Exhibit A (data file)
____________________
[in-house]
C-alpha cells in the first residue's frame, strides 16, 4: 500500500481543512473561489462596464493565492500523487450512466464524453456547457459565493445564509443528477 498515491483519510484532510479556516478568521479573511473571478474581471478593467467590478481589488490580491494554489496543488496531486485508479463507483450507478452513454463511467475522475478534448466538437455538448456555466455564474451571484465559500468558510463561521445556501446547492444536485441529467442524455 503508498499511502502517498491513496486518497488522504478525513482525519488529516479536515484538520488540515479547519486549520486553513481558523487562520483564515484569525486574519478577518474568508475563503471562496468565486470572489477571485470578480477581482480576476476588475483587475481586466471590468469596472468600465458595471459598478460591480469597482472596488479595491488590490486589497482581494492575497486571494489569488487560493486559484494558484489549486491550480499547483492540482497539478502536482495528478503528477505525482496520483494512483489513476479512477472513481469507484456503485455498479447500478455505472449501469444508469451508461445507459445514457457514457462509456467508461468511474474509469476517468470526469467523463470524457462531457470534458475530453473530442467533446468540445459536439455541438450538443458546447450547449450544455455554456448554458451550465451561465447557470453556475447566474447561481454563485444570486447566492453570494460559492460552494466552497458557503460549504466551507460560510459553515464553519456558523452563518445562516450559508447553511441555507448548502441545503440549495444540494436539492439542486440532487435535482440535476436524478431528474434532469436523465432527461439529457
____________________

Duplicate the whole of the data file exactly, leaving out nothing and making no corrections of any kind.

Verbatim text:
[in-house]
C-alpha cells in the first residue's frame, strides 16, 4: 500500500481543512473561489462596464493565492500523487450512466464524453456547457459565493445564509443528477 498515491483519510484532510479556516478568521479573511473571478474581471478593467467590478481589488490580491494554489496543488496531486485508479463507483450507478452513454463511467475522475478534448466538437455538448456555466455564474451571484465559500468558510463561521445556501446547492444536485441529467442524455 503508498499511502502517498491513496486518497488522504478525513482525519488529516479536515484538520488540515479547519486549520486553513481558523487562520483564515484569525486574519478577518474568508475563503471562496468565486470572489477571485470578480477581482480576476476588475483587475481586466471590468469596472468600465458595471459598478460591480469597482472596488479595491488590490486589497482581494492575497486571494489569488487560493486559484494558484489549486491550480499547483492540482497539478502536482495528478503528477505525482496520483494512483489513476479512477472513481469507484456503485455498479447500478455505472449501469444508469451508461445507459445514457457514457462509456467508461468511474474509469476517468470526469467523463470524457462531457470534458475530453473530442467533446468540445459536439455541438450538443458546447450547449450544455455554456448554458451550465451561465447557470453556475447566474447561481454563485444570486447566492453570494460559492460552494466552497458557503460549504466551507460560510459553515464553519456558523452563518445562516450559508447553511441555507448548502441545503440549495444540494436539492439542486440532487435535482440535476436524478431528474434532469436523465432527461439529457